Special Report – A litmus test

The Government says it does not want to postpone the public tender for the allocation of new gaming concessions, but this will be a race against time, a test of skills and power. 

MB December 2020 Special Report | Ho Iat Seng – Year 1

Last April, JP Morgan Securities (Asia Pacific) Ltd indicated that the revision of Macau’s gaming law might not be completed until 2022, saying it “wouldn’t be surprised” to see the casino rights retender process “postponed by a year or so versus the current expiry of June 2022.” 

What is the relevance of this assumption by JP Morgan experts, given that in Macau it is normal for the initially scheduled deadline to be postponed? 

First of all, there is the fact that we are talking about an act, the public tender, with numerous implications for the life of Macau. And then, there is the fact that this can be seen as a first big test for Ho Iat Seng’s governance. 

If the Chief Executive wants to do things differently from the past, he has to win this ‘battle’, mainly because several times, all through 2020, the Government has said it had no plans to delay the launch of a fresh public retender process for gaming. 

For this to happen, the Government, as Chui Sai On had already said, must change the Law that regulates local gaming (Law No. 16 / 2001). 

In the last few months, the Government has said that it has plans to have the law amendment process completed by next year, but according to what was revealed in the last Policy Address, this gaming law revision will happen only by 4Q 2021.   

It is precisely this calendar that makes JP Morgan Securities and other observers sceptical, as the city will see the Legislative election in September, and the whole law-making process must be completed by August.  

Before the Secretary for Economy and Finance ensured that there are no plans to postpone the public tender and confirmed that the law revision will be presented in 2021, Chief Executive Ho Iat Seng indicated that the gaming law revision could be submitted for public consultation still within the year. 

That is why the management of this portfolio will be a decisive test for the Chief Executive’s governance – more and more voices are talking about an extension of the current concessions so that the Government gains time and positions itself more favourably when it opens the tender. 

Busy with the management of COVID-19, Ho Iat Seng has been avoiding talking about gaming.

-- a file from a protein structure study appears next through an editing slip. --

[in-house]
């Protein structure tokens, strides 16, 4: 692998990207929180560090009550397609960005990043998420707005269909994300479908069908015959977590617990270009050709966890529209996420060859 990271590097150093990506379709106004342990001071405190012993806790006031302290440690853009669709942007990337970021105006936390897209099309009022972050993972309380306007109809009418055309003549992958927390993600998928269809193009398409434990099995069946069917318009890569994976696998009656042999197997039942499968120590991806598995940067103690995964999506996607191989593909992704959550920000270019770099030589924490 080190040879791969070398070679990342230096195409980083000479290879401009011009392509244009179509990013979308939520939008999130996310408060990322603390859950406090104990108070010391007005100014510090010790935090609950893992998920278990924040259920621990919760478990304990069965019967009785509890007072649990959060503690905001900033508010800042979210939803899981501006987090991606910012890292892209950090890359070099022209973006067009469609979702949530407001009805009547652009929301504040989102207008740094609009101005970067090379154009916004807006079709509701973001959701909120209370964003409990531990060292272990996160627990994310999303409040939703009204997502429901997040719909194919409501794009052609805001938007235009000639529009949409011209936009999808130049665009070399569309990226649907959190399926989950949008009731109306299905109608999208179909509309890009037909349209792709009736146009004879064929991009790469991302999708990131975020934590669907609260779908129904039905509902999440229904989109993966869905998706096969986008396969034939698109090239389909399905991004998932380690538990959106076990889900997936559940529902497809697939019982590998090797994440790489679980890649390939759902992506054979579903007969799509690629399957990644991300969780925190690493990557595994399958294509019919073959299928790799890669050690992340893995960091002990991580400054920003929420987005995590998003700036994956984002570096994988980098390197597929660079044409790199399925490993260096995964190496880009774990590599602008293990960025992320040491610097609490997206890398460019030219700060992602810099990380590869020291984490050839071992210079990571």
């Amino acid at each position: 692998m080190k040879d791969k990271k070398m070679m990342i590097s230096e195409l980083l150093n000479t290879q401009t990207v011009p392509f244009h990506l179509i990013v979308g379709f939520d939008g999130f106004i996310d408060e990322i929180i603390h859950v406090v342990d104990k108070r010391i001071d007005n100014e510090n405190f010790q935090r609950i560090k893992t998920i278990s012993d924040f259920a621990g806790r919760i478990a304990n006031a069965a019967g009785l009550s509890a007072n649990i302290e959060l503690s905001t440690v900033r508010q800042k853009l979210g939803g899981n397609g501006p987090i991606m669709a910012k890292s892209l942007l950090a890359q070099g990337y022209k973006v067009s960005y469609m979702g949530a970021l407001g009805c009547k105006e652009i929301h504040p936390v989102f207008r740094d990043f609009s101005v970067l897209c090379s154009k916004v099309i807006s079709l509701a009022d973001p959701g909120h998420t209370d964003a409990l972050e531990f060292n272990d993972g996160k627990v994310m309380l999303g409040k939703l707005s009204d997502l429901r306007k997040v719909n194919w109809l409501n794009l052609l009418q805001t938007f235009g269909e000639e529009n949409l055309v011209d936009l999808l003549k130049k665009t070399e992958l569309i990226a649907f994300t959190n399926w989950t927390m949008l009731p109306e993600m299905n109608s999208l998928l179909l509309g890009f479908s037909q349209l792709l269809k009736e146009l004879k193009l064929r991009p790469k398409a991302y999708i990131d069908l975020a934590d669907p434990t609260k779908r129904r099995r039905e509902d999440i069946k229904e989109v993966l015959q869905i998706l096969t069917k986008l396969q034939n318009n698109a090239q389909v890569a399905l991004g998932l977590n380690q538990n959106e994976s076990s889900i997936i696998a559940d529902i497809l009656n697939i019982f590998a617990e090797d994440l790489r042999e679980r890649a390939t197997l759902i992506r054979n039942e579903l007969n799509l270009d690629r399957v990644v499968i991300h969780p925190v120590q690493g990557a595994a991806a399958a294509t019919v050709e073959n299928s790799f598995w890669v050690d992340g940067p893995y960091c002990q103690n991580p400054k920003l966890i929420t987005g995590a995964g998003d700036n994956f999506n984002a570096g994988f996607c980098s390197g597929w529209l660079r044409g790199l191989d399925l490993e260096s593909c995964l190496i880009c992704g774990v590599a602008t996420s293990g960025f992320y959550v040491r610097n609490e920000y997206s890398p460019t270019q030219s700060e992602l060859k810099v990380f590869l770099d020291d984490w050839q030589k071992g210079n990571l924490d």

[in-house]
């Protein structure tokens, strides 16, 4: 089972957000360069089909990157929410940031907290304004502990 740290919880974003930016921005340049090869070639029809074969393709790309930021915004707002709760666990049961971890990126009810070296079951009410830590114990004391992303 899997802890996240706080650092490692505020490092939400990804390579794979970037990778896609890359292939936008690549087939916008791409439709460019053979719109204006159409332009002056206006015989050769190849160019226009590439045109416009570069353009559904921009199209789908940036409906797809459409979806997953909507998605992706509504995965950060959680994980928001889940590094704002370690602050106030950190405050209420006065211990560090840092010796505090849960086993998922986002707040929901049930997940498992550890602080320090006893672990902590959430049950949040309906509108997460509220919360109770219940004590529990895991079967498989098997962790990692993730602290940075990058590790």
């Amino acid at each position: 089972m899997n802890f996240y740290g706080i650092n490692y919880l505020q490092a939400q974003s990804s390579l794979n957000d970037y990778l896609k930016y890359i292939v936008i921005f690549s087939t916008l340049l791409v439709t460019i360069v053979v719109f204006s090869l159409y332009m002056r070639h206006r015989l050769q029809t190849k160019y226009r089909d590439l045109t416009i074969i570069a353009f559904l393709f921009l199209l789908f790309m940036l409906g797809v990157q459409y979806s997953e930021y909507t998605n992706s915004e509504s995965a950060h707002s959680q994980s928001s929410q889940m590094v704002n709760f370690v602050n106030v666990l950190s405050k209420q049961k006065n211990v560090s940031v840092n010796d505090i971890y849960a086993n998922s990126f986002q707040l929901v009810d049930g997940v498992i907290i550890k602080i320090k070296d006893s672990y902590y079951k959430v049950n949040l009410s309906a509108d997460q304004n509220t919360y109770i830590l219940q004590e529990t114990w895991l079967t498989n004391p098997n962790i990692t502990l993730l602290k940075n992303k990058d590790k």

But in the rare interventions it has had, the current EC has left its mark. 

On the one hand, it made the historic decision to close all casinos for two weeks, with Macau being the first place to do so and having been followed by other jurisdictions – it was probably the first of several measures to combat the pandemic that earned him praise from different sectors, including some that do not usually praise him. 

On the other hand, he did not hesitate to criticize the unavailability of some concessionaires to assign hotels for quarantine. There was immediately the idea that the government would put the issue of social responsibility in the new tender, something that Ho Iat Seng neither confirmed nor denied: “Social responsibility is social responsibility. Concession renewal is concession renewal. Don’t mix these up. However, I won’t rule out this possibility.”  

And, importantly, he replaced the Director of the Gaming Inspection and Coordination Bureau by choosing someone (Adriano Marques Ho) with a very different profile from Paulo Martins Chan. 

 Ieong, Meng U 

“The China-US relationship factor” 

“For me, it seems that at least the China-US relationship would have a certain weight in renewing the gambling license which is out of the Macau government control. How to renew the gambling concessions is not a decision which can solely be taken by the Macau government. Especially now that it is believed that the gambling licenses related to the US companies may be one of the ‘cards’ in play in the US-China new cold war. In that sense, we can say Macau government is ‘buying’ time as it can’t fully decide what is the next step. 

Sonny Lo 

“Government buys some time” 

“Clearly the government buys some time and it will be triggering the tendering process perhaps next year. But ideally the government should have a document to be published to point out some criteria of the gaming concessions’ continuation or new application, or ideally public consultation through e-forums should be held earlier so that the members of the public will be engaged. Again, like the Master plan, gaming concessions and tendering should have some elements of public participation and engagement prior to the formal tendering processes, but again the Macau bureaucracy appears to be stuck in old style of traditional and passive governance. Not proactive and aggressive enough. 

José Alvarez 

“Only one place Chinese will be allowed to enjoy gaming” 

“It would be ingenuous to think they aren’t already working on it. In any case, I think H.I.S. has avoided disclosing too much information to avoid compromising their future position in coping with the rapid changes to the market brought about by the current pandemic and the geopolitical situation. One thing is clear – Macau will continue to be the only place where Chinese are allowed to gamble (aside from the HK Jockey) and they are still the biggest spenders in this regard. This means, the Government won’t likely be shy on its demands as a result of the pandemic. 

Read more | Special Report – Master plan: The major first policy test